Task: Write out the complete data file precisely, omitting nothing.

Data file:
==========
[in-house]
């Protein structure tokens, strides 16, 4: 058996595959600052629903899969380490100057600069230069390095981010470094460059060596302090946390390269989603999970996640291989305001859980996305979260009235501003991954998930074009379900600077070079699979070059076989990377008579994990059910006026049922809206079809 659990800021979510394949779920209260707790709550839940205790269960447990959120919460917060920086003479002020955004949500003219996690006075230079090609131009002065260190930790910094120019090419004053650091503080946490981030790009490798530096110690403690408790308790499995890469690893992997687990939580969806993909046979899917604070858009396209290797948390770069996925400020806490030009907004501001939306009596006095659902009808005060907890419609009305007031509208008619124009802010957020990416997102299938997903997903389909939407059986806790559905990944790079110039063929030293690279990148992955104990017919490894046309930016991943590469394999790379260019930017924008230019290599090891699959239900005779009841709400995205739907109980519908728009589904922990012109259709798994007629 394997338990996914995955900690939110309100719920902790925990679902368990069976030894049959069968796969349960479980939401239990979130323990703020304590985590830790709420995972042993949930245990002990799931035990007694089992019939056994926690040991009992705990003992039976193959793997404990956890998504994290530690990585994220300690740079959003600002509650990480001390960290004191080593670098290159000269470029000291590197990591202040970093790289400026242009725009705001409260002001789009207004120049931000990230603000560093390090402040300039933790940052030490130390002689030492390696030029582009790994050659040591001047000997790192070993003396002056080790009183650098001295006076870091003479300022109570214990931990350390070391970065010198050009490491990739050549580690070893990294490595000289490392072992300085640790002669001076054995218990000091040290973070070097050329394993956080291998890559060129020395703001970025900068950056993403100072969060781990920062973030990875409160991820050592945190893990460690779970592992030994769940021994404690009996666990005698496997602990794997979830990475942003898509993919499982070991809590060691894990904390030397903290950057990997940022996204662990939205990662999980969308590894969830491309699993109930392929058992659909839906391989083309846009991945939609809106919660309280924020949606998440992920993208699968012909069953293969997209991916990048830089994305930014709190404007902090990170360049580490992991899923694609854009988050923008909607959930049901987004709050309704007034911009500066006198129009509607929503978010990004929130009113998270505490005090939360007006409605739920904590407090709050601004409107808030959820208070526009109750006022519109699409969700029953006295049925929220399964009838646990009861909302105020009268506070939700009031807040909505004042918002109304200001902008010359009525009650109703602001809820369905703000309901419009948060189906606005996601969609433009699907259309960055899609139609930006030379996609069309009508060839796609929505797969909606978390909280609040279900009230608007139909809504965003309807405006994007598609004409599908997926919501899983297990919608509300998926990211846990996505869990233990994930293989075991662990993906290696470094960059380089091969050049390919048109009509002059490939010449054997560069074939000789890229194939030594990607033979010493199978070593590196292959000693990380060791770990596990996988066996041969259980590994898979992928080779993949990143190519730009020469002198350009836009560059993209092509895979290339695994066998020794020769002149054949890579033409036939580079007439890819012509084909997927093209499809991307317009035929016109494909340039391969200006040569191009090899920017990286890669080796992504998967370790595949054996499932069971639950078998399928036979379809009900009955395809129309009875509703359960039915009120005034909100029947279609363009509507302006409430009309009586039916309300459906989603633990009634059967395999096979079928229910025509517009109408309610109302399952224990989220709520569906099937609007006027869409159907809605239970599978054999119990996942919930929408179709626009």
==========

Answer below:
[in-house]
């Protein structure tokens, strides 16, 4: 058996595959600052629903899969380490100057600069230069390095981010470094460059060596302090946390390269989603999970996640291989305001859980996305979260009235501003991954998930074009379900600077070079699979070059076989990377008579994990059910006026049922809206079809 659990800021979510394949779920209260707790709550839940205790269960447990959120919460917060920086003479002020955004949500003219996690006075230079090609131009002065260190930790910094120019090419004053650091503080946490981030790009490798530096110690403690408790308790499995890469690893992997687990939580969806993909046979899917604070858009396209290797948390770069996925400020806490030009907004501001939306009596006095659902009808005060907890419609009305007031509208008619124009802010957020990416997102299938997903997903389909939407059986806790559905990944790079110039063929030293690279990148992955104990017919490894046309930016991943590469394999790379260019930017924008230019290599090891699959239900005779009841709400995205739907109980519908728009589904922990012109259709798994007629 394997338990996914995955900690939110309100719920902790925990679902368990069976030894049959069968796969349960479980939401239990979130323990703020304590985590830790709420995972042993949930245990002990799931035990007694089992019939056994926690040991009992705990003992039976193959793997404990956890998504994290530690990585994220300690740079959003600002509650990480001390960290004191080593670098290159000269470029000291590197990591202040970093790289400026242009725009705001409260002001789009207004120049931000990230603000560093390090402040300039933790940052030490130390002689030492390696030029582009790994050659040591001047000997790192070993003396002056080790009183650098001295006076870091003479300022109570214990931990350390070391970065010198050009490491990739050549580690070893990294490595000289490392072992300085640790002669001076054995218990000091040290973070070097050329394993956080291998890559060129020395703001970025900068950056993403100072969060781990920062973030990875409160991820050592945190893990460690779970592992030994769940021994404690009996666990005698496997602990794997979830990475942003898509993919499982070991809590060691894990904390030397903290950057990997940022996204662990939205990662999980969308590894969830491309699993109930392929058992659909839906391989083309846009991945939609809106919660309280924020949606998440992920993208699968012909069953293969997209991916990048830089994305930014709190404007902090990170360049580490992991899923694609854009988050923008909607959930049901987004709050309704007034911009500066006198129009509607929503978010990004929130009113998270505490005090939360007006409605739920904590407090709050601004409107808030959820208070526009109750006022519109699409969700029953006295049925929220399964009838646990009861909302105020009268506070939700009031807040909505004042918002109304200001902008010359009525009650109703602001809820369905703000309901419009948060189906606005996601969609433009699907259309960055899609139609930006030379996609069309009508060839796609929505797969909606978390909280609040279900009230608007139909809504965003309807405006994007598609004409599908997926919501899983297990919608509300998926990211846990996505869990233990994930293989075991662990993906290696470094960059380089091969050049390919048109009509002059490939010449054997560069074939000789890229194939030594990607033979010493199978070593590196292959000693990380060791770990596990996988066996041969259980590994898979992928080779993949990143190519730009020469002198350009836009560059993209092509895979290339695994066998020794020769002149054949890579033409036939580079007439890819012509084909997927093209499809991307317009035929016109494909340039391969200006040569191009090899920017990286890669080796992504998967370790595949054996499932069971639950078998399928036979379809009900009955395809129309009875509703359960039915009120005034909100029947279609363009509507302006409430009309009586039916309300459906989603633990009634059967395999096979079928229910025509517009109408309610109302399952224990989220709520569906099937609007006027869409159907809605239970599978054999119990996942919930929408179709626009």